After Masselink's death, several faculty members sought the presidency. A third member of the big three who had helped develop the Institute along with Ferris and Masselink was Bert S. Travis. But Travis did not automatically succeed to the president's office.
Travis, who attended Ferris in 1892, had joined the staff as a teacher in 1896. As business manager of the school, he served as "president" on several occasions when Ferris and Masselink were both absent from the campus.
However, on the night of Masselink's death, E.J. Parr, head of the Pharmacy Department, called a meeting of the faculty asking that the faculty support him in his bid for the presidency. Since too many other faculty members thought they might have a chance for the presidency, Parr did not get enough support for his bid.
Many faculty members thought they might have a chance for the presidency.
Instead a committee was chosen to serve as advisory board for the school. Travis was to assume the management, assisted by G.C. Baker, E.M. Clark, K.G. Merrill, and Parr. Grover C. Baker, the registrar, had joined the faculty early in the 20's. His first assignment had been as a student recruiter. Emmanuel M. Clark, of whom it was said could give a succinct history of the world during a 10-minute talk, was a graduate of Oswego Normal School and thus the third person at the Institute to have exposure to the Pestalozzian concept. He was given the title of vice president on Masselink's death and for two occasions served as acting president in the interim years between 1930-40. He served the college for 40 years.
Clark at one time was elected president of the Michigan Historical Association, and he is credited with helping Gamma Phi Sigma fraternity organize the first Ferris Homecoming.
Karl G. Merrill also had been a student at Ferris, attending from 1900-1902 when he earned his life certificate in commerce teaching. He had come to Ferris shortly after World War I and remained at the school for 36 years, serving as dean of commerce, vice president, and acting president in 1952.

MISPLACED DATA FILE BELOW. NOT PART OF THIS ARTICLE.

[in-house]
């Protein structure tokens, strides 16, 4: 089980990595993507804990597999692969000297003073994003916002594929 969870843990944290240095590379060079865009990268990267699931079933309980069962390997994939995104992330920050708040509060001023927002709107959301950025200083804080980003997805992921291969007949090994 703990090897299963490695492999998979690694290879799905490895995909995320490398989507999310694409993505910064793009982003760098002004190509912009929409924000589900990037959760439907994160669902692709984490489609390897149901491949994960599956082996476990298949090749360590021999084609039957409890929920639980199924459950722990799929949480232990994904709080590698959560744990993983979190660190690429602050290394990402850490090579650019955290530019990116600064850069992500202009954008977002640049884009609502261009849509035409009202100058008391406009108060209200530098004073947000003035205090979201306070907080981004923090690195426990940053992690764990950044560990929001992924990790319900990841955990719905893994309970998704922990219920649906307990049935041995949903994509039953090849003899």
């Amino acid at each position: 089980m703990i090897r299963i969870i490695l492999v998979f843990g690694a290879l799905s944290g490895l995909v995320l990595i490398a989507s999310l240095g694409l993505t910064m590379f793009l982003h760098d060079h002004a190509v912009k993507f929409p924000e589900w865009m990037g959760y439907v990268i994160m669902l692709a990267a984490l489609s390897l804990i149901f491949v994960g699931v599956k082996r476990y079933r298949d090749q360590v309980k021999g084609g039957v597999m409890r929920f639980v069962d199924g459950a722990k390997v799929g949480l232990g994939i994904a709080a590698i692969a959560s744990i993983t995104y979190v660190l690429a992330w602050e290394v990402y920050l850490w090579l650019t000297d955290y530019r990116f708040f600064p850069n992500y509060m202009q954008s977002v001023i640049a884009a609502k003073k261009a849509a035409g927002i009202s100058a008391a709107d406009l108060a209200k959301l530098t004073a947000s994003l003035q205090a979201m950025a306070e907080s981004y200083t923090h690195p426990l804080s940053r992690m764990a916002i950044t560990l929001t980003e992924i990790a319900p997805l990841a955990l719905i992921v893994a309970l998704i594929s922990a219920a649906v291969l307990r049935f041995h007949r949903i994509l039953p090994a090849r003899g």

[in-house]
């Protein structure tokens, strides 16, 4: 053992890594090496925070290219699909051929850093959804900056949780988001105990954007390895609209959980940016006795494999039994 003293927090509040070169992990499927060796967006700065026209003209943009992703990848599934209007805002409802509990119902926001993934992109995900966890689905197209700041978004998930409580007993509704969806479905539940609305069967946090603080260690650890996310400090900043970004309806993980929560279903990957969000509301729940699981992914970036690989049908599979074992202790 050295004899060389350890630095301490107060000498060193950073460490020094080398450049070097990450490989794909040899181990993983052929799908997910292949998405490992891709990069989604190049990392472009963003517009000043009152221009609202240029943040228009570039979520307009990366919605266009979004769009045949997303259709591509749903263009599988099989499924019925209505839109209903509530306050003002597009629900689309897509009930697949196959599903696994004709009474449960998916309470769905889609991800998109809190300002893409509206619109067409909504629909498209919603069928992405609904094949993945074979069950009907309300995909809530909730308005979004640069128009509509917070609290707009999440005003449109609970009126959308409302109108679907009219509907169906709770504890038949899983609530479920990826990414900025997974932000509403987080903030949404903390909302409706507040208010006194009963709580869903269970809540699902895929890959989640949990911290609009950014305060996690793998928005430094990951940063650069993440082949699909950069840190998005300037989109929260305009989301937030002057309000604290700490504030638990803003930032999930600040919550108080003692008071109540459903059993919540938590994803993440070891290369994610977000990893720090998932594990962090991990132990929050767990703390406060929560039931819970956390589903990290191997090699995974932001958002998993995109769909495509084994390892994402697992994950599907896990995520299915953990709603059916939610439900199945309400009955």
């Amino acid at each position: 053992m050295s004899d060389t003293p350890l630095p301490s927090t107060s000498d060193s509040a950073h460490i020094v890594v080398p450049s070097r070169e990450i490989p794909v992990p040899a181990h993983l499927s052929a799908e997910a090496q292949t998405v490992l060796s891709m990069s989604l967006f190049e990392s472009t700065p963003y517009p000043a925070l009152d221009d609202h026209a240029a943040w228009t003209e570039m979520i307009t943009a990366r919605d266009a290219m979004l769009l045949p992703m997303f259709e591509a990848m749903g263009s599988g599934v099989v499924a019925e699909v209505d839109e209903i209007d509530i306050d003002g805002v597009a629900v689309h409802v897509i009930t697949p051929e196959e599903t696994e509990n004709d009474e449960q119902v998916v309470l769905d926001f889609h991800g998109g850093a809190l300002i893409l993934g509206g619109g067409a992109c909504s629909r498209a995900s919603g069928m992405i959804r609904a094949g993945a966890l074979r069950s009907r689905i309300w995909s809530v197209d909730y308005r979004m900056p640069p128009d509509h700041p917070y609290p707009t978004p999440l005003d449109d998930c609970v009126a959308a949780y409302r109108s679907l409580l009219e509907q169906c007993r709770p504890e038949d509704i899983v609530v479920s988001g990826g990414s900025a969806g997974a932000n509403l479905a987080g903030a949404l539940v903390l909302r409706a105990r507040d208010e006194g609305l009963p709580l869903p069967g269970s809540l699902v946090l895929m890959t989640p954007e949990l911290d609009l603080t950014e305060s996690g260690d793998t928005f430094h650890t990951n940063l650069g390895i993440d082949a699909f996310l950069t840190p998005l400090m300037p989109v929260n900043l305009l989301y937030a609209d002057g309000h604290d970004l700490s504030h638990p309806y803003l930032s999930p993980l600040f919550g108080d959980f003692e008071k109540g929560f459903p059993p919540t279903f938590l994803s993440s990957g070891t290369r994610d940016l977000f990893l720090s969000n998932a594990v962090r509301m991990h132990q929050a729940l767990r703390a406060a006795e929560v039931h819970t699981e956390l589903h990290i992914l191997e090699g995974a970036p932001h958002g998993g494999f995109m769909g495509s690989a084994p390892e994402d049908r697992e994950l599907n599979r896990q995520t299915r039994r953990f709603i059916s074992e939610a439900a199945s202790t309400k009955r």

The new governing board opened up the salary question.
The 1929 Crimson and Gold had been dedicated to Ernest J. Parr, with the caption noting that he was "outstanding for the building up and maintaining of the strong department of which he is the head -- a confidant, advisor, and the pal of his students . . . ." Parr, too, had joined the staff in the early 20's; thus, he, Merrill and Baker were relative newcomers to the faculty.
Travis' salary on Sept. 26, 1929, was listed as $10,000. The other members of the advisory board were being paid salaries of $3,500. At the trustees meeting Nov. 2, 1929, Travis was given another $3,800 salary increment for extra services. Mrs. Masselink was awarded $2,500 for services rendered in the interim after Masselink's death during the fiscal year which ended Aug. 29, 1929. During the reorganization process following Gerritt Masselink's death. Mrs. Masselink served as chairman of the Board of Trustees.
During Mr. Ferris' time and during Masselink's short tenure as president, salaries had not been discussed publicly. Each teacher had a conference with Mr. Ferris or Mr. Masselink, and it was assumed that each one would receive as much as during the previous year until an increase was offered. But the new advisory board opened up the salary question, by posting each one's wages, thereby causing some consternation among the faculty ranks.
In announcing the advisory committee, the press release reported that this arrangement would continue until a suitable successor to Mr. Masselink could be chosen.
Of course there were many questions concerning the future of the school -- the building program was in operation and the clouds of the Great Depression were looming, but the public was assured that the aims, ideals and traditions of the school established by Ferris and Masselink would be carried on.
A search committee began a comprehensive review of candidates for the presidency and selected a qualified one. Just before he was asked to take the post, the trustees realized there wasn't any money to pay him. A,A. Worcester, a local attorney, agreed to assume the presidency without salary, charging only administrative costs for executing documents.